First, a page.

Q&A With A.J. DiGiovanni ’15

The first issue of the Althoff Catholic High School Alumni Magazine, featuring Crusaders in STREAM  (Science, Technology, Religion, Engineering, Arts and Mathematics), will be published later this month. We are excited to share this preview with you and hope that you are as inspired by A.J.’s goals for the future as we are! 

Can you tell us about your major?

“Although I’m still a student, this fall I will begin working in a lab that investigates the genetic anddigiovannineural bases of the motor systems of fruit flies. In my curricular lab work – which the Biological Sciences Collegiate Division of the University of Chicago has designed to emulate real biological research as much as possible – I conduct experiments on DNA and genetics, as well as run computer simulations of biological systems.”

What do you enjoy most about what you do?

“Difficult though they can be, I love writing reports of the experiments I run in class! I find it interesting to present the data in as understandable yet rigorous a manner as possible, and to consider every factor that could have influenced the results so I can make sense of them. It is rewarding when the data fall into place, and if something still remains a mystery on closer inspection, that’s an opportunity to learn something new eventually.”

Is there a meaningful experience you can share?

“The fruits of most research are very long-term, however, as a member of the UChicago NEURO Club, I’ve been able to work with other students to organize educational programs for learners of many ages. We invite high school students to campus to learn about neuroscience through sheep brain dissections, as well as bring speakers in many neuroscientific fields to inform and inspire the university community.”

 What does pursuing your chosen field mean to you?

“As someone who’s fascinated by puzzles and who wants to improve the world through my career, the meaning ofbiological research for me lies in the opportunity it provides to promote human health by solving the puzzles of nature. You would think fruit flies would be far-removed from humans, but in fact there have been so many advances in medicine and human genetics thanks to fruit fly studies, that these organisms are arguably the most efficient research subjects. My hope is that by investigating the development of neural systems, my work will lead to improved treatments for brain illnesses.”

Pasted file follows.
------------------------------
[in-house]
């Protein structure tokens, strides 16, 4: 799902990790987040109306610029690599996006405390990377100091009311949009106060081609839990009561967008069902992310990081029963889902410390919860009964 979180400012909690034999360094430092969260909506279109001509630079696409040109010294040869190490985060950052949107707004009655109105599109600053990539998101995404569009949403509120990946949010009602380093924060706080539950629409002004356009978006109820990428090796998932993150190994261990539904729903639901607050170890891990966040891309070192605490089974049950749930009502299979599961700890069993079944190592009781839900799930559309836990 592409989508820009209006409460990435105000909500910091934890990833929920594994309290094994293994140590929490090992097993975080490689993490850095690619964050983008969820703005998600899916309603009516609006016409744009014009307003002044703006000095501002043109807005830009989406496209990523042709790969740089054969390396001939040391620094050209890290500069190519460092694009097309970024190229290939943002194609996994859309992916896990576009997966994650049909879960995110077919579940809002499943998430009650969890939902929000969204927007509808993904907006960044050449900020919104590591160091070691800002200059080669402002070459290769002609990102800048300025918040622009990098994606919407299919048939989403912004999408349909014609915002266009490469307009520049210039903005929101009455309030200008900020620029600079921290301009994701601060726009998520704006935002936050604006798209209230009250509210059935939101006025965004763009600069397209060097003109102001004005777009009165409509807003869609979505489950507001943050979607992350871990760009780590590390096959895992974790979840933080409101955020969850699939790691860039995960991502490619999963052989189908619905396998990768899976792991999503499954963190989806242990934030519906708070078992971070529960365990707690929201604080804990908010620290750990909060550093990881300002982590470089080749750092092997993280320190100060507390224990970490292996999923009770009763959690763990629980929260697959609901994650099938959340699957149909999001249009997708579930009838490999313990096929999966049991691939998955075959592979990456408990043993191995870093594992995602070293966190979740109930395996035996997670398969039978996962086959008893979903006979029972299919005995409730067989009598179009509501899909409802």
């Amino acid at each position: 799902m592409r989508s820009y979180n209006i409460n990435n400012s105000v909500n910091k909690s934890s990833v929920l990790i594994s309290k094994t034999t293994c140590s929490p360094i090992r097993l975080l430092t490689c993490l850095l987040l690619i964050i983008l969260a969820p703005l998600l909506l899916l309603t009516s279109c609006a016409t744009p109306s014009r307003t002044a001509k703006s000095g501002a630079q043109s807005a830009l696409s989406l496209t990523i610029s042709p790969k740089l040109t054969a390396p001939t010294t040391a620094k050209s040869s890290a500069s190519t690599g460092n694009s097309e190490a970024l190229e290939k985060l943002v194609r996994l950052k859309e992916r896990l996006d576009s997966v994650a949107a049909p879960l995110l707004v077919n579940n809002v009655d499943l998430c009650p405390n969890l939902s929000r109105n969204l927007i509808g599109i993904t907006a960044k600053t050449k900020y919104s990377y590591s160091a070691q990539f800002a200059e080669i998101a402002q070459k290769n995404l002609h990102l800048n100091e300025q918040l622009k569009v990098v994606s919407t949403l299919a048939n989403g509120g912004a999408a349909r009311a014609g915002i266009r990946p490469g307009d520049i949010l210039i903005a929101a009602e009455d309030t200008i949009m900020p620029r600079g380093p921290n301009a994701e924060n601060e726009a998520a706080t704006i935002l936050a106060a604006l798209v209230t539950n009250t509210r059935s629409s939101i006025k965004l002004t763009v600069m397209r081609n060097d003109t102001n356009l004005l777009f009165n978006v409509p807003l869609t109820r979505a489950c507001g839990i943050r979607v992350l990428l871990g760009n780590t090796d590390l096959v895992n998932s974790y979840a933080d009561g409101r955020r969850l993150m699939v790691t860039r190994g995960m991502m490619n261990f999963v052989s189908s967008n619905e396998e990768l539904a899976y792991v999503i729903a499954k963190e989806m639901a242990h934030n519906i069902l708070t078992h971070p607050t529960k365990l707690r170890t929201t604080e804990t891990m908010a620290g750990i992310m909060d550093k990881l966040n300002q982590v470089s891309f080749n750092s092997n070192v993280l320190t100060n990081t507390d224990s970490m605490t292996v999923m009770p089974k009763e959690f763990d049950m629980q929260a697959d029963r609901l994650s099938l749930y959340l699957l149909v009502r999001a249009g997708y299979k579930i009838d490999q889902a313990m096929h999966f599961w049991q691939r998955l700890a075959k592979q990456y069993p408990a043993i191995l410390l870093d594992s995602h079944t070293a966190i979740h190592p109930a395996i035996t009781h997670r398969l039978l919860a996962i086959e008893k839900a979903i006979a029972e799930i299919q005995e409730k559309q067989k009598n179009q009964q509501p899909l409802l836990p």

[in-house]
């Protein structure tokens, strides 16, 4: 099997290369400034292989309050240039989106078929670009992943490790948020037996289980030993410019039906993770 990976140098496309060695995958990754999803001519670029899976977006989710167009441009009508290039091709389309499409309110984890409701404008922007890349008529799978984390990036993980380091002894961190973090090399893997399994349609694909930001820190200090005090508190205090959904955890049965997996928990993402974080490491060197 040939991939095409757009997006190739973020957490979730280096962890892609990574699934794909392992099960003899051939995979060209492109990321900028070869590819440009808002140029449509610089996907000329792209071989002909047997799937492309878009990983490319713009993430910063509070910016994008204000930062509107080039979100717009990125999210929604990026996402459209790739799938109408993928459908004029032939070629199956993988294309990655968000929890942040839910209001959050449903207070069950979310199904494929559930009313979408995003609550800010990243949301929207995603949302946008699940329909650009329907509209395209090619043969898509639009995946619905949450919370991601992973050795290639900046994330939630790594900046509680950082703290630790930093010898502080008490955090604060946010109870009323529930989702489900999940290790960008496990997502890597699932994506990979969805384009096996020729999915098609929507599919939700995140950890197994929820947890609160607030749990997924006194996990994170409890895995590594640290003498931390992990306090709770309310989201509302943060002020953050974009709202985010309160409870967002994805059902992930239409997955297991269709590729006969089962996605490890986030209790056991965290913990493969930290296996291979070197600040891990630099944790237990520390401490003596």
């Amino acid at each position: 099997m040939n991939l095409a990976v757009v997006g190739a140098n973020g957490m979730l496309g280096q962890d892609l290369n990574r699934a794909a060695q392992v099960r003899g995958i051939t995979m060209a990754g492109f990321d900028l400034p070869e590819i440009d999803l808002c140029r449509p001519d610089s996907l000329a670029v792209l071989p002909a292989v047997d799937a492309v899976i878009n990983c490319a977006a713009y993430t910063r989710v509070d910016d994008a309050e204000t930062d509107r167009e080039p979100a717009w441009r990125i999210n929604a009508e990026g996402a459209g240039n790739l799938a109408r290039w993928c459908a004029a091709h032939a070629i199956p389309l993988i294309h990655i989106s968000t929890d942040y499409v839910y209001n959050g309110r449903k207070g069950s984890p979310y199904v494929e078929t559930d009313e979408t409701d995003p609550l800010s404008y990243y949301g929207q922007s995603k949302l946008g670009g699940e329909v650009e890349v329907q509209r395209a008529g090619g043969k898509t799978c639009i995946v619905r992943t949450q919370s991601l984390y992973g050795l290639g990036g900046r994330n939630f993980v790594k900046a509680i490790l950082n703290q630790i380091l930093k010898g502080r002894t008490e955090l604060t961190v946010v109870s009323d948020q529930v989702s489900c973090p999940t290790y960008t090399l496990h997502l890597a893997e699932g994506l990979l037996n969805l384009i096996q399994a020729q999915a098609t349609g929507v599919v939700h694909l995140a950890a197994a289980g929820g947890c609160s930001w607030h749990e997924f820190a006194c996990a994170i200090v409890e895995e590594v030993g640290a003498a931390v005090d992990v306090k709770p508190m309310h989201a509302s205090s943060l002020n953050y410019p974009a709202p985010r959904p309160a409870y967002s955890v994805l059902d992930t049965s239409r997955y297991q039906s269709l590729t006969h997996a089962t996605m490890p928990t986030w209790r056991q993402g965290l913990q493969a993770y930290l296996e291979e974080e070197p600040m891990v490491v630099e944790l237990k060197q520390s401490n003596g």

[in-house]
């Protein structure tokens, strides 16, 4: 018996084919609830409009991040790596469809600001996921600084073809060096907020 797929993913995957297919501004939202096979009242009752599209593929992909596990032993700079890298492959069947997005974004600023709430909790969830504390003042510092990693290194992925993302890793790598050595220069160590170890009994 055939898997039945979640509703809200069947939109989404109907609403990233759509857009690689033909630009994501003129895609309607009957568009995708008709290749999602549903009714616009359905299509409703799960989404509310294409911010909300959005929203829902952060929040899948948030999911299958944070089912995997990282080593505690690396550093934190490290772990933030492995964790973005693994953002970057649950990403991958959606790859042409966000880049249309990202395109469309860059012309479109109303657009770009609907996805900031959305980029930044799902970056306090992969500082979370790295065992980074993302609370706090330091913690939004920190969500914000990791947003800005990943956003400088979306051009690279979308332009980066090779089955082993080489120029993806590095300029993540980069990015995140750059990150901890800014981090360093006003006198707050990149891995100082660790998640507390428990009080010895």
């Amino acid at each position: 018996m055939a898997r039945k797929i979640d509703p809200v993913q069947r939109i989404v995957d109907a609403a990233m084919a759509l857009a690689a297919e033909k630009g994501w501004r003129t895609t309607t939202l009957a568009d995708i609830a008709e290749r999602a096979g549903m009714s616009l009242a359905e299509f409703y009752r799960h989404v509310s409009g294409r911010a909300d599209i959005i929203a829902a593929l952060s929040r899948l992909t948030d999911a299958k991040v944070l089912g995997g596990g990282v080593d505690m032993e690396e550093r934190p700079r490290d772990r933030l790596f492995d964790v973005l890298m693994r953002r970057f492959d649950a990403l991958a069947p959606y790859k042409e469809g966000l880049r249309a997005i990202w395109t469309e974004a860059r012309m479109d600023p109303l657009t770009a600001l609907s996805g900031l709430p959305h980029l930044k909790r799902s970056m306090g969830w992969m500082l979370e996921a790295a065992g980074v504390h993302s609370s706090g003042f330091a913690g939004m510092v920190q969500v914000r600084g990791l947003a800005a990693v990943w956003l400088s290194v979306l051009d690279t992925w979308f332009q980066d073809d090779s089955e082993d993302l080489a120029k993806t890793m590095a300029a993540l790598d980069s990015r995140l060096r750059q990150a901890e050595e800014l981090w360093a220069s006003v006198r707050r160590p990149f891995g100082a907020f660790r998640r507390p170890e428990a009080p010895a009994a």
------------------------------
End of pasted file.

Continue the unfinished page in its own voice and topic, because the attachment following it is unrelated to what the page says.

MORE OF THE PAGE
What advice would you give to an Althoff Catholic student who is interested in a major
similar to yours?

“Challenge yourself, and read a lot. Personally, I decided to pursue a biology major after taking Advanced Biology my junior year, so I’d recommend that class for sure along with AP Chemistry and AP Physics (not only do most biology degrees require these subjects, which you may be able to satisfy with AP credit, but also it really helps your understanding of molecular biology to have a grounding in all the sciences). Resources like Scientific American articles and books for a general audience can help you grow comfortable with interpreting scientific literature, and get a sense of what specific kinds of research might interest you. Finding lab positions for the summer can definitely help, but don’t sweat it if you can’t find something. Once you get to college, professors love to welcome students into their labs as long as you show them your genuine interest in their field, and your classes that have a lab component to them will help you adjust to advanced experiments.”

Althoff Catholic hopes to add a STREAM Lab to its campus. What do you think about this addition?

“A STREAM lab at Althoff would be incredible! Even speaking as someone who tends to work better with science ‘on paper’ than hands-on, I cannot overemphasize the importance of giving students the earliest opportunity to take part in the actual process of science, with quality equipment. You can theorize ‘til the cows come home, but in the vast majority of scientific fields (which are crucial to the development of societal well-being, in my opinion), you do not really learn anything new about the way nature works until you break out the Petri dishes, microscopes, and such.”

How do you incorporate your faith into your daily work? “Christ’s emphasis on service even at one’s own expense informs my career path. Breaking into research is evidently a grueling process, but what keeps me going, even more than the joy of learning about this incredibly intricate universe, is the fact that doing science is not about me. It is about helping humanity understand the processes of life so that we can make life better for those burdened by its imperfections.



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